The astute reader may well ask at this point whether I tried to rerun 3D Mark’s Sky Diver. Well, a couple of days later I did just that after spending about an hour trying to boot Windows as it kept freezing immediately after logging in. I recorded the initial temperature before the test:

and the temperature immediately after 3D Mark crashed with the same error message as before:

So despite it being a cooler day with the room temperature only 25.6°C (yes that is relative compared to the other day when testing) thermal throttling was still occurring.

It is because of these high CPU temperatures and the (likely resultant) instability of Windows that I would carefully consider these issues before purchasing this device.

I’d like to thank Beelink for providing the BT4 for review. It currently retails at around $120 from the various Chinese mini PC resellers.

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6 Comments
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eM-!3
eM-!3
6 months ago

I don’t understand why anyone would want an Atom CPU with a fan. It just doesn’t make sense. My Asus hybrid tablet has exactly the same CPU and works perfectly fine as a fanless device.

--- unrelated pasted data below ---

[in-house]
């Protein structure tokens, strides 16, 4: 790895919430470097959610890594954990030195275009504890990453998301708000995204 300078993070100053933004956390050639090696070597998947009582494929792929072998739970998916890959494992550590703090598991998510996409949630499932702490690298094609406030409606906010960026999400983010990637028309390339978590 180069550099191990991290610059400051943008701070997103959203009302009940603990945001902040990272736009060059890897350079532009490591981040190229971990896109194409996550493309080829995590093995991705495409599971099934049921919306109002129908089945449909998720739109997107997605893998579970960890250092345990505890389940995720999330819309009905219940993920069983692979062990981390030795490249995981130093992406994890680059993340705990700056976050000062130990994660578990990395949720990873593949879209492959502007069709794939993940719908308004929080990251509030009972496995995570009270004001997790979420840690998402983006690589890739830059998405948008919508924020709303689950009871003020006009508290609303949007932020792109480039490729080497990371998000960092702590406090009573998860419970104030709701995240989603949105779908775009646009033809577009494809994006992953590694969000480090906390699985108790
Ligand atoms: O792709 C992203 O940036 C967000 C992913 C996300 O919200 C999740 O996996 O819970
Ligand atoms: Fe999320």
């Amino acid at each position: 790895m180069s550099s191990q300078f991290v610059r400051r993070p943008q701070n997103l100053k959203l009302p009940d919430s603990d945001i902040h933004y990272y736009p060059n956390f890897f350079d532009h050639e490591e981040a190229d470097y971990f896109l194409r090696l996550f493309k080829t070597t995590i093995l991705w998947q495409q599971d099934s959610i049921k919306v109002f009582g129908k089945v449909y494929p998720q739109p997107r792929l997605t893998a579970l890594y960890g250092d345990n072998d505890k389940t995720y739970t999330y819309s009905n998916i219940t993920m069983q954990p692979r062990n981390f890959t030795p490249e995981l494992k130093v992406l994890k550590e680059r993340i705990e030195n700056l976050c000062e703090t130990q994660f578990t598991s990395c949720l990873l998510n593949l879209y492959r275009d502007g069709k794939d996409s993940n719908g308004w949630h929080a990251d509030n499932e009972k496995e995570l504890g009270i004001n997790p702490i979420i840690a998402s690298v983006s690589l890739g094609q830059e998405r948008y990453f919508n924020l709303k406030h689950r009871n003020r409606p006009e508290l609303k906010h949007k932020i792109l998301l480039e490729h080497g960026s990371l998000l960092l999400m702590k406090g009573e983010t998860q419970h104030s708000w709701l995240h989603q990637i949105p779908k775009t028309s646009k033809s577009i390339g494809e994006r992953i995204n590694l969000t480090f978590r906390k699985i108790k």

I have another Chinese cheap mini PC (Z83) with a Z8350 CPU. It struggles to play video under Windows and Linux. Funny, it works great with LibreElec distro.

Gaetano
Gaetano
6 months ago

The lacking of HDR is a pity for usino z8350 as a kodi Player:-(

cfb
cfb
6 months ago

What you found is that most browsers don’t use gpu hardware acceleration or only do older stuff like h.264. Not the vp9 youtube uses. You can install ‘h264ify’ on chrome and chromium based browsers, which will force youtube to send h.264 instead of vp9. You’ll still probably have to tell chrome in Flags to turn on even the h264 gpu decoding. Googles take “Its too expensive to support gpu hardware acceleration”. Apparently having billions in your pocket still isn’t enough. To see if gpu HW accel is happening in windows, open the task manager, click the performance tab and then… Read more »

CFB
CFB
6 months ago

How on earth did they get an Atom system to overheat? LOL

And yeah, even if it didn’t overheat, that cpu is a dog. I have a machine with roughly twice the cpu power and its annoyingly slow at just about everything.

Jay
Jay
6 months ago

Why is low-cost chip shortage? Supply or demand?

Linuxium
6 months ago

Basically it is a lack of supply. Intel prioritised the production of Xeon and Core processors to meet the high-performance market demand which in turn created a shortage in the entry-level market. See https://newsroom.intel.com/news-releases/supply-update/ and https://newsroom.intel.com/wp-content/uploads/sites/11/2019/11/intel-supply-letter-customers.pdf for actual details.